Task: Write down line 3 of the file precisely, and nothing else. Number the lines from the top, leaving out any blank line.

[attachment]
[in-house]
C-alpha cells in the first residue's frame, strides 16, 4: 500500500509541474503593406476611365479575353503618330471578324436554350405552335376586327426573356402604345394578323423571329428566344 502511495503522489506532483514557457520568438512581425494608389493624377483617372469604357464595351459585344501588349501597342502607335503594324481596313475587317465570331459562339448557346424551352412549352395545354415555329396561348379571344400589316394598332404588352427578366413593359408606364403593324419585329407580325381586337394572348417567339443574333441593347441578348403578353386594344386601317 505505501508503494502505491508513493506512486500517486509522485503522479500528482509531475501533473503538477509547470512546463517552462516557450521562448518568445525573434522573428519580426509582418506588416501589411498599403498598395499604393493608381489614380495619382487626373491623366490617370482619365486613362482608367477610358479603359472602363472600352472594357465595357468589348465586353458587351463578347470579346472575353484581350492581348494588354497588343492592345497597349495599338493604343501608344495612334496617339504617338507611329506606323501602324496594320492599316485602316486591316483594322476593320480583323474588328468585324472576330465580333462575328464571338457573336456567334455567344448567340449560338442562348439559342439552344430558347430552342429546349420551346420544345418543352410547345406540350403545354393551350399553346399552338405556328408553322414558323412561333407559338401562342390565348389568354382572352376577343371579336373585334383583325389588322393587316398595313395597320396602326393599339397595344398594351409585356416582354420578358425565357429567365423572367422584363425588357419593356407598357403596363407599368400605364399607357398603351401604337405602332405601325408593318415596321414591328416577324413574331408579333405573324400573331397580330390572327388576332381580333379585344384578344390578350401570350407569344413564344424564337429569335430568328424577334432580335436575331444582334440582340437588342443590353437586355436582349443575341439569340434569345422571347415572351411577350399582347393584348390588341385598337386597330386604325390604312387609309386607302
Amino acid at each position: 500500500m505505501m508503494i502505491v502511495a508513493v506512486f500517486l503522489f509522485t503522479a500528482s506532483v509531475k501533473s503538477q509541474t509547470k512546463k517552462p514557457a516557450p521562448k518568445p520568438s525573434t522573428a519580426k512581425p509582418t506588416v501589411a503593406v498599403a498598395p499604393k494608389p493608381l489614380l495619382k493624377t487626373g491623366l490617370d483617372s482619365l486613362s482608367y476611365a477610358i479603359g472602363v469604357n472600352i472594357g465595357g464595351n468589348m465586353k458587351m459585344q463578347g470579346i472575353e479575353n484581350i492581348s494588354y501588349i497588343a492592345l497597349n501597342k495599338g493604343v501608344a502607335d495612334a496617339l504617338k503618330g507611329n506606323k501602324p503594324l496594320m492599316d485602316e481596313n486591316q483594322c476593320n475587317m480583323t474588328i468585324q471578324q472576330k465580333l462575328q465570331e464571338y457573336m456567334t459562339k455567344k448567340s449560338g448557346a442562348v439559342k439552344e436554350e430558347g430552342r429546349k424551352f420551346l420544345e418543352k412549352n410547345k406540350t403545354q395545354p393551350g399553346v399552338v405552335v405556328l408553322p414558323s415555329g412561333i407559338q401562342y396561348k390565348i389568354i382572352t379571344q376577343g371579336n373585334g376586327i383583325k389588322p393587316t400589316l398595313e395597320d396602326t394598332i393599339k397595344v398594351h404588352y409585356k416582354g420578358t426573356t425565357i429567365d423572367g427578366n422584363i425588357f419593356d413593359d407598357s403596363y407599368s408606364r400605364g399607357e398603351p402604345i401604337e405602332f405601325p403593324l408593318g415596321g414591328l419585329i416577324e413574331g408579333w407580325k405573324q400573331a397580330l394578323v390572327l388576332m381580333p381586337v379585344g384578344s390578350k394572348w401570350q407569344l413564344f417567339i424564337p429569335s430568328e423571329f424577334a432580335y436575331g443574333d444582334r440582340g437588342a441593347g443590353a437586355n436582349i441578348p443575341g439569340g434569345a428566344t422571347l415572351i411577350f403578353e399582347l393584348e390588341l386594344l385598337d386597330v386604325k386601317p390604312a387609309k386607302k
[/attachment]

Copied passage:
Amino acid at each position: 500500500m505505501m508503494i502505491v502511495a508513493v506512486f500517486l503522489f509522485t503522479a500528482s506532483v509531475k501533473s503538477q509541474t509547470k512546463k517552462p514557457a516557450p521562448k518568445p520568438s525573434t522573428a519580426k512581425p509582418t506588416v501589411a503593406v498599403a498598395p499604393k494608389p493608381l489614380l495619382k493624377t487626373g491623366l490617370d483617372s482619365l486613362s482608367y476611365a477610358i479603359g472602363v469604357n472600352i472594357g465595357g464595351n468589348m465586353k458587351m459585344q463578347g470579346i472575353e479575353n484581350i492581348s494588354y501588349i497588343a492592345l497597349n501597342k495599338g493604343v501608344a502607335d495612334a496617339l504617338k503618330g507611329n506606323k501602324p503594324l496594320m492599316d485602316e481596313n486591316q483594322c476593320n475587317m480583323t474588328i468585324q471578324q472576330k465580333l462575328q465570331e464571338y457573336m456567334t459562339k455567344k448567340s449560338g448557346a442562348v439559342k439552344e436554350e430558347g430552342r429546349k424551352f420551346l420544345e418543352k412549352n410547345k406540350t403545354q395545354p393551350g399553346v399552338v405552335v405556328l408553322p414558323s415555329g412561333i407559338q401562342y396561348k390565348i389568354i382572352t379571344q376577343g371579336n373585334g376586327i383583325k389588322p393587316t400589316l398595313e395597320d396602326t394598332i393599339k397595344v398594351h404588352y409585356k416582354g420578358t426573356t425565357i429567365d423572367g427578366n422584363i425588357f419593356d413593359d407598357s403596363y407599368s408606364r400605364g399607357e398603351p402604345i401604337e405602332f405601325p403593324l408593318g415596321g414591328l419585329i416577324e413574331g408579333w407580325k405573324q400573331a397580330l394578323v390572327l388576332m381580333p381586337v379585344g384578344s390578350k394572348w401570350q407569344l413564344f417567339i424564337p429569335s430568328e423571329f424577334a432580335y436575331g443574333d444582334r440582340g437588342a441593347g443590353a437586355n436582349i441578348p443575341g439569340g434569345a428566344t422571347l415572351i411577350f403578353e399582347l393584348e390588341l386594344l385598337d386597330v386604325k386601317p390604312a387609309k386607302k